As God's revelation is confined to written form in the Mosaic era, Sola Scriptura  continues in practice.  "All the words which the Lord has spoken we will do".  And Moses wrote down  all the words of the Lord  (Ex 24:3-4).   Here we see the general transformation of God's word from the orally temporary, to the written. Therefore, common sense teaches us that the Lord had no intention of trusting the truths of history  ("His-story") to such a medium as oral tradition, which suffers from a high decay rate and is no substitute for a permanent record.    "Write thou these words, for after the tenor of these words  have I made a covenant with thee and with Israel"  (Ex 34:27).  Human memory is too untrustworthy to rely on oral transmission over the long haul.  It results in inaccurate and fluctuating data, and was never intended to supply a common norm for future reference. This is precisely why revelation was committed to writing and which makes my opponent's dismay at not seeing  instructions to "take a letter" at every turn, completely irrational because in fact, that very thing is done quite frequently!     (Ex 17:14; 24:4, 34:1, Deut 13:4; 31:9; 26; Josh 24:26; Ps 102:18; Isa 8:1, 30:8, 34:16, Jer 25:13, 30:2, 36:1-32, 36:2-3, 51:50, Rev 1:11,19; 21:5).  

The Bible never displays an ecclesiastical infrastructure as having joint solidarity with the Scriptura of God.   Repeatedly, the admonition points to the written record, "for after the tenor of these  words have I made a covenant with thee..."  (Ex 34:27).  The Israelites were told not to go beyond the word which was commanded (Deut 4:2; 12:32; 13:1-4).   Balaam could not go beyond the word (Num 22:18).  The man of God could not  go beyond the word (1 Kings 13:7-8).  The waves of the sea were told not to go beyond the word (Job 38:11).  Satan was told not to go beyond the word (Job 2:6).  And thus, the new covenant bids us, "not to think of men beyond that which is written"  (1 Cor 4:6).  Such  unequivocal prohibitions  not to go beyond the Scriptura  of God eliminates any outside source of "infallible, living tradition"  which stands in honor  alongside  the solitary majesty of the Divine Edict.   Psalm 138:2  is a shining indicator that God has magnified His word even above His very name.   Therefore, it is the height of absurdity to assume  a nebulous "unwritten tradition" should sit on the same  throne with Scripture over and above the very name of the Lord!

I reminded my opponent (in the same link above) that Psalm 119 extolls the merits of Scripture in practically all of its 176 verses, the longest chapter in the Bible!   His reply was that

"it is not only referring to Scripture. The Words it uses are  1) Teaching, 2) Decrees, 3) God's ways, 4) Precepts, 5) Laws,
6) commands, 7) Edicts , 8) Word(s)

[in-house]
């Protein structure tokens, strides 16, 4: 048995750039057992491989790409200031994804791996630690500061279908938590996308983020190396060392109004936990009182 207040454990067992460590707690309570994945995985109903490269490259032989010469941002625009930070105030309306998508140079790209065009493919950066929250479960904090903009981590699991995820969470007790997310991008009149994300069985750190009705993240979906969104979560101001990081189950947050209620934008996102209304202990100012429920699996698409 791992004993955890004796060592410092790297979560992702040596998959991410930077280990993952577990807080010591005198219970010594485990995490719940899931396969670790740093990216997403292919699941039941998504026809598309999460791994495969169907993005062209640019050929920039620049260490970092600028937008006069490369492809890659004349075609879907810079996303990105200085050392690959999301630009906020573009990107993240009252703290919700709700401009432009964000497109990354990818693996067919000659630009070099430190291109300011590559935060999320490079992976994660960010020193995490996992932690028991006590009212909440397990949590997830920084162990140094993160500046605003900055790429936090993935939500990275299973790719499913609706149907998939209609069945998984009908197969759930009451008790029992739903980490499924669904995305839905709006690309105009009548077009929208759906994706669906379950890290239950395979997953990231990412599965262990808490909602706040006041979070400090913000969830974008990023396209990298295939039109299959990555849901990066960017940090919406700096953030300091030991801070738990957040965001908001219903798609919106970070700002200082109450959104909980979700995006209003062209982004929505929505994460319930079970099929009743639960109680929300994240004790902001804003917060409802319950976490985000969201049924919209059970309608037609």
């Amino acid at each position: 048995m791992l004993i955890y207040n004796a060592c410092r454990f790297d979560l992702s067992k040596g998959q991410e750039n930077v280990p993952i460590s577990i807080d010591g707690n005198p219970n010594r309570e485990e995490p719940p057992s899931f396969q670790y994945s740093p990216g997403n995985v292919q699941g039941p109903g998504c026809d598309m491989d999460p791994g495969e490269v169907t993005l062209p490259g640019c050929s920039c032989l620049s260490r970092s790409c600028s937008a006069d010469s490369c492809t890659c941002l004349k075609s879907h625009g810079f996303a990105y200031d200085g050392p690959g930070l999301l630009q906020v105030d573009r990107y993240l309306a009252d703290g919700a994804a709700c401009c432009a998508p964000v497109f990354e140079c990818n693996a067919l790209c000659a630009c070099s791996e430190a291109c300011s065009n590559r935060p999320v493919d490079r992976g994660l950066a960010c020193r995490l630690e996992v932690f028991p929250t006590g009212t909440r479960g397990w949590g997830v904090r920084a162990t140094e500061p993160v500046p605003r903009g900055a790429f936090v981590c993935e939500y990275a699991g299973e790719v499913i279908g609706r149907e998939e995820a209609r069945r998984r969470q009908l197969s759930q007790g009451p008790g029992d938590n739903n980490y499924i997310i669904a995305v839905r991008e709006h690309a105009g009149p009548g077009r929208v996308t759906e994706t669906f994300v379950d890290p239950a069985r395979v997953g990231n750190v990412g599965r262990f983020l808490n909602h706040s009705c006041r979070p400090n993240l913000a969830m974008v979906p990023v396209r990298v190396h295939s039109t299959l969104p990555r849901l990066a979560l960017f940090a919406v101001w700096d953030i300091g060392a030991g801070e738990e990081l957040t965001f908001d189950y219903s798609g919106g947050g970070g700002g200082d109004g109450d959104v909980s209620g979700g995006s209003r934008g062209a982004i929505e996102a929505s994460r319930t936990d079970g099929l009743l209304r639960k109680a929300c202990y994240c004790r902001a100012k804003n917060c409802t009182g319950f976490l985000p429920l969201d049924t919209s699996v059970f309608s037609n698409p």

Silly me I don't see the word "Writings" in there. Let me ask you, where did God write down the laws regarding slaves in Exodus 21, how about the social laws from Exodus 22:15, the religious laws from Exodus 23: 10?"

Aside from the fact  that the  things Verga wonders, "where are they written?"---  are in fact, written in the very verses he cites;  the doctrine of Sola Scriptura  does not deny for a moment that God "SPOKE" in times past unto the prophets per Hebrews 1:1---so the above comment is equally naive as his other one.   Furthermore, the 8 words he gives from Psalm 119 which he supposes have nothing to do with the written word, is beyond ridiculous.  Beginning with verse 1, "Blessed are the undefiled in the way, who walk in the law of the Lord":  
The law means torah, and we are to "keep all the words of this [written!] law" (Deut 17:19) which is the primary name for the written Old Testament canon combined.   The other phrases are synonyms, conclusively proved by 1 Kings 2:3:
We are to, "Walk in his ways,  keep his statutes and his commandments, and his judgments and his testimonies, as it is  written  in the law of Moses." (1 Kings 2:3, 2 Kings 17:37; 23:3, 2 Chron 34:31, Deut 30:10, Ez 37:24).   Truly, the Master Conductor has orchestrated  a symphony of praise to the melodious  principle of Sola Scriptura  in Psalm 119.  All we have to do is follow the sheet music.  

In summary, the principle of Sola Scriptura  is  a theological tapestry that runs non-stop from Genesis to Revelation when we compare  spiritual things with spiritual (1 Corinthians 2:13).   The logical ramifications of this doctrine are consistent with the very way in which we are told His word is  to be interpreted, whereas the Roman Catholic way is not consistent at all.    How so?  Psalm 36:9 explains,  "in  thy  light,  we  see  light."    In other words, the guiding source of our interpretations must NOT be derived from those claiming a pedigree from a "magisterial mafia",  but must come from the same pure light source as the origin of the Scripture itself, which is the Holy Spirit (2 Pet 1:21).    Hence, in the light of the Holy Spirit, we see the light of the doctrine of Sola Scriptura.
While Catholicism may claim the Holy Spirit "dictated" another infallible source of communication to the apostles, this simply cannot be so because since this data is unwritten,  we are unable to put into practice 1 Corinthians 2:13, let alone "testing" what we hear per 1 John 4:1.  Indeed,  how can one  "see light"  per Psalm 36:9,  if the Roman Catholic Church will not tell us exactly what that light is?     Therefore, the light of Scripture eclipses all other rules of faith, period.    Each dispensation was aggressively instructed to seek their knowledge in the unique splendor  of Him, "in whom are hid  ALL  the treasures of wisdom and knowledge"  (Col 2:3).   And where do we find this distinctive treasure chest of wisdom and knowledge?
Answer:  In the Scriptures  alone,  where the light of knowledge shines out of darkness and in our hearts, coming directly out of the mouth of the glory of God found in the face of Jesus Christ  (2 Cor 4:6, Ps 119:130).